Plaintiffs bring their first and second causes of action under the New York Franchise Sales Act, N.Y. Gen. Bus. Law § 680 et seq ("the Act"). First, plaintiffs claim that defendants violated § 683(2)(n) of the Act which requires that the offeror of a franchise provide prospective franchisees an offering prospectus that includes: "A statement of any past or present practice or of any intent of the franchisor to sell, assign, or discount to a third party any note, contract, or other obligation of the franchisee or subfranchisor in whole or in part." N.Y. Gen. Bus. Law § 683(2)(n) (2004). Plaintiffs argue that defendants violated this provision by failing to include, in the UFOC they issued to plaintiffs, a statement of Hilton/Doubletree's present intent to sell the Red Lion franchise. See Complaint ¶ 47. Second, plaintiffs allege that defendants' failure to disclose a present intent to sell Red Lion also violated the antifraud section of the Act which deems it unlawful for a person "in connection with the offer, sale, or purchase of any franchise, to directly or indirectly . . . (b) [m]ake any untrue statement of a material fact or omit to state a material fact. . . ." N.Y. Gen. Bus. Law § 687(2)(b) (2004). Plaintiffs invoke the Act on the basis of the choice of law provision in their franchise agreements which specifies New York law as controlling in any contract, tort, or other dispute between the parties. See Franchise License Agreement, Red Lion Inn & Suites Pagosa Springs ("Franchise Agreement") ¶ 16(b) (attached as Exhibit 1 to the Affirmation of Tom McKeirnan, Vice President and General Counsel for WestCoast (as parent company of Red Lion), in Support of Defendants' Motion to Dismiss).*fn1 The choice of law provision reads as follows:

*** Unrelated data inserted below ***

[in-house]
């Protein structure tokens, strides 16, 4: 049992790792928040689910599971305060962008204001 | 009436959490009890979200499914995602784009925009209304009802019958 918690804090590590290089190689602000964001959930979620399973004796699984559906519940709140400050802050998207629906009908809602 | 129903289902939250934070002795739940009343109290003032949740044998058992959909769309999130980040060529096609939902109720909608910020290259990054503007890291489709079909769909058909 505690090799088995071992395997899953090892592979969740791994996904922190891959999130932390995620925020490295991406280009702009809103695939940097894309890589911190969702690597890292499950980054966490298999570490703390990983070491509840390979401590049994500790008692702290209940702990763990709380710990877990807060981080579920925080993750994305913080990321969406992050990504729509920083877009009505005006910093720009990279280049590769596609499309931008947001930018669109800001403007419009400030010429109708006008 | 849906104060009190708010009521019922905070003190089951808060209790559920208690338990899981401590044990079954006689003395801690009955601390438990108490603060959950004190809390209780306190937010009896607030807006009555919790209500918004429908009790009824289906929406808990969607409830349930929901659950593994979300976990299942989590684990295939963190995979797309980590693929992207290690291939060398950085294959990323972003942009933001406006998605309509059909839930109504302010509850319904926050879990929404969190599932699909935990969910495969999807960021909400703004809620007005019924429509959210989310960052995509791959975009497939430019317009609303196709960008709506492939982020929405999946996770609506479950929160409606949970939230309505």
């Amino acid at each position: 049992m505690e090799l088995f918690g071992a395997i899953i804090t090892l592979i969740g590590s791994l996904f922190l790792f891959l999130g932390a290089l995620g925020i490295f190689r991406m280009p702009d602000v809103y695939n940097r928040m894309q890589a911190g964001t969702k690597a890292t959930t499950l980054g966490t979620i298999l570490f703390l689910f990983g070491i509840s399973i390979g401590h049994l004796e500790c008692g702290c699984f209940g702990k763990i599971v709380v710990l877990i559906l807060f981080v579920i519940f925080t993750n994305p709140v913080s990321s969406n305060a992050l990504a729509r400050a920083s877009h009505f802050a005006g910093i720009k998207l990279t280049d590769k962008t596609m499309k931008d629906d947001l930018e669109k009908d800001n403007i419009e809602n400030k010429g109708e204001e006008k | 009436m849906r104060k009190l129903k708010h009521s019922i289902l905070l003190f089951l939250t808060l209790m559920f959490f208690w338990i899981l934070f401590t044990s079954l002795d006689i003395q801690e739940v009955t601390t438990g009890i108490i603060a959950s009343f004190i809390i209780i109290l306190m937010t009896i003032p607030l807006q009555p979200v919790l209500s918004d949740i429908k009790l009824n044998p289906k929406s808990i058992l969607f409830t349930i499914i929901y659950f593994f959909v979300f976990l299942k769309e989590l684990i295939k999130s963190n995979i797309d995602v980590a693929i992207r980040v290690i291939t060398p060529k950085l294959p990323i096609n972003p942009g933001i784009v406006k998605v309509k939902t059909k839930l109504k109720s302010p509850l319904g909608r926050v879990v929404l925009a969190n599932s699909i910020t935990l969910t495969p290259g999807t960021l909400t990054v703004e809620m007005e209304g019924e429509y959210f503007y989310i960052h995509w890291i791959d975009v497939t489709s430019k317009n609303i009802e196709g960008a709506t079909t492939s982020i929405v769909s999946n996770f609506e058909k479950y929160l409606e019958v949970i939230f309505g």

We each agree that the State of New York has a deep and well developed history of business decisional law. For this reason, we each agree that except to the extent governed by the United States Trademark Act of 1946 (Lanham Act; 15 U.S.C. ¶ 1050 et seq.), as amended, this Agreement, all relations between us, and any and all disputes between us, whether sounding in contract, tort, or otherwise, are to be exclusively construed in accordance with and/or governed by (as applicable) the laws of the State of New York without recourse to New York (or any other) choice of law conflicts of law principles. If, however, any provision of this Agreement would not be enforceable under the laws of New York, and if the Hotel is located outside of New York and the provision would be enforceable under the laws of the state in which the Hotel is located, then the provision in question (and only that provision) will be interpreted and construed under the laws of that state. Nothing in this section is intended to invoke the application of any franchise, business opportunity, antitrust, "implied covenant," unfair competition, fiduciary or any other doctrine of law of the State of New York or any other state which would not otherwise apply absent this Paragraph 16b.